Natural Heritage includes all components of our surroundings which have not been created by man and which are of cultural, aesthetic, spiritual, biotic or ecological value and which could also be of directly usable resource value. It is important to understand the implication of die term “Natural Heritage”. It should have one or all of the following attributes:
- Ecological and Biological Significance implying inter alia:
– Important areas of biodiversity consisting of diverse species of both fauna and flora
– Natural vegetation
– Important breeding and nesting sites
– Habitats of gravely endangered species of both fauna and flora including fish fauna
– Habitats of species of fauna and flora which are endemic and restricted in their range to a particular area
– Important migration routes and corridors between habitats of gravely endangered species
– Unique geological and rock formations of geomorphologic significance, rock shelters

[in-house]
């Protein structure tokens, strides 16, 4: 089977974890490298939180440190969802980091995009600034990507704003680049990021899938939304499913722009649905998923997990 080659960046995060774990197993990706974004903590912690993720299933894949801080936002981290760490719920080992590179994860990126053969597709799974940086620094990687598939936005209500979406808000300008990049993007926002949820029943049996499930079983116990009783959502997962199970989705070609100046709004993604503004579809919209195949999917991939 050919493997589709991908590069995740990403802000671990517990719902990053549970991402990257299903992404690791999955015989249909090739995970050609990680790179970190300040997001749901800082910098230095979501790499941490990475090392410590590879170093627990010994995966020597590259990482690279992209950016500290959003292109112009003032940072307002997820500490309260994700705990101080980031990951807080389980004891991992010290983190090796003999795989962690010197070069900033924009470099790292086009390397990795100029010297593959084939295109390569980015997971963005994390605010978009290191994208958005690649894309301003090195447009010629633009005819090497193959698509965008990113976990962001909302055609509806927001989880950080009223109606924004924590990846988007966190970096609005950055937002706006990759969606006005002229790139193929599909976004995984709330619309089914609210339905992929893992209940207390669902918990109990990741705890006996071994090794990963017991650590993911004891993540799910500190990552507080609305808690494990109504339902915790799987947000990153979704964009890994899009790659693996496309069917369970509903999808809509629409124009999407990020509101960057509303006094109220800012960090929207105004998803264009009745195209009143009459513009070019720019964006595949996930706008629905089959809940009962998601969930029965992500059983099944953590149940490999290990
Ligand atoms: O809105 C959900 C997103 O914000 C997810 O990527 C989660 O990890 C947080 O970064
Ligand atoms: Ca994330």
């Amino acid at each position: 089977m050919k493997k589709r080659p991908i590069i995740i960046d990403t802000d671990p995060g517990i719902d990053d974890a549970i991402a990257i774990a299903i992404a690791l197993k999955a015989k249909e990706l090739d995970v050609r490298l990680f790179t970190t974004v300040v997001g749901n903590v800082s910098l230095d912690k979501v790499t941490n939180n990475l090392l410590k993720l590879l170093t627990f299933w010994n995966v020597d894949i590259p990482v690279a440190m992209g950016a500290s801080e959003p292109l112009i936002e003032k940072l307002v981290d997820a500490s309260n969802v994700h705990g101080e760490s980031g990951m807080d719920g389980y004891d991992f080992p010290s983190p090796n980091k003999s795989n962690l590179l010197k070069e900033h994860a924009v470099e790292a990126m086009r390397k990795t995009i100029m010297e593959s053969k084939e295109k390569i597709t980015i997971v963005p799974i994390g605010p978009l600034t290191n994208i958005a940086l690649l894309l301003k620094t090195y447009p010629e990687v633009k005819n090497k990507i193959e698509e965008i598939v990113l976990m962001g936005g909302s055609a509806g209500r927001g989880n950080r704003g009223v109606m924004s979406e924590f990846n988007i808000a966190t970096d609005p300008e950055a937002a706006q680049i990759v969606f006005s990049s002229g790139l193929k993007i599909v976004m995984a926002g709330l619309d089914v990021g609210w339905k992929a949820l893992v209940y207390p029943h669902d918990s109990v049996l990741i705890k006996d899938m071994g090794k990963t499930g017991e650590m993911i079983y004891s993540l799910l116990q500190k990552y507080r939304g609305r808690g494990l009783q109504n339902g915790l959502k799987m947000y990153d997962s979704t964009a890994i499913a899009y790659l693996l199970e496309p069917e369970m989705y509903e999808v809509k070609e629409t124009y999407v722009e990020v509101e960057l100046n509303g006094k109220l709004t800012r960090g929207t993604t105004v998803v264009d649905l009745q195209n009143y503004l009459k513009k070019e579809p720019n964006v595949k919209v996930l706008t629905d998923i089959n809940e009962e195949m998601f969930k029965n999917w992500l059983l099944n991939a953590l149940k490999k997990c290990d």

– Headwaters of important watersheds
– Shola forests
– Important natural grasslands
– Wetlands, marshes, seasonal wetlands used by migratory avifauna or by local farmers, natural lakes, lagoons, creeks, streams, water channels, etc.
– Uncultivated riverine islands, natural riverine stretches
– Unique desert patches
– Unique coastal landforms
– Stretches having mangrove vegetation
– Offshore coral reefs
- Areas having natural vegetation of cultural significance, such as sacred groves, water bodies, hill tops, etc. and similar areas associated with cultural and religious beliefs and practices.
- Natural landscapes of aesthetic and recreational value.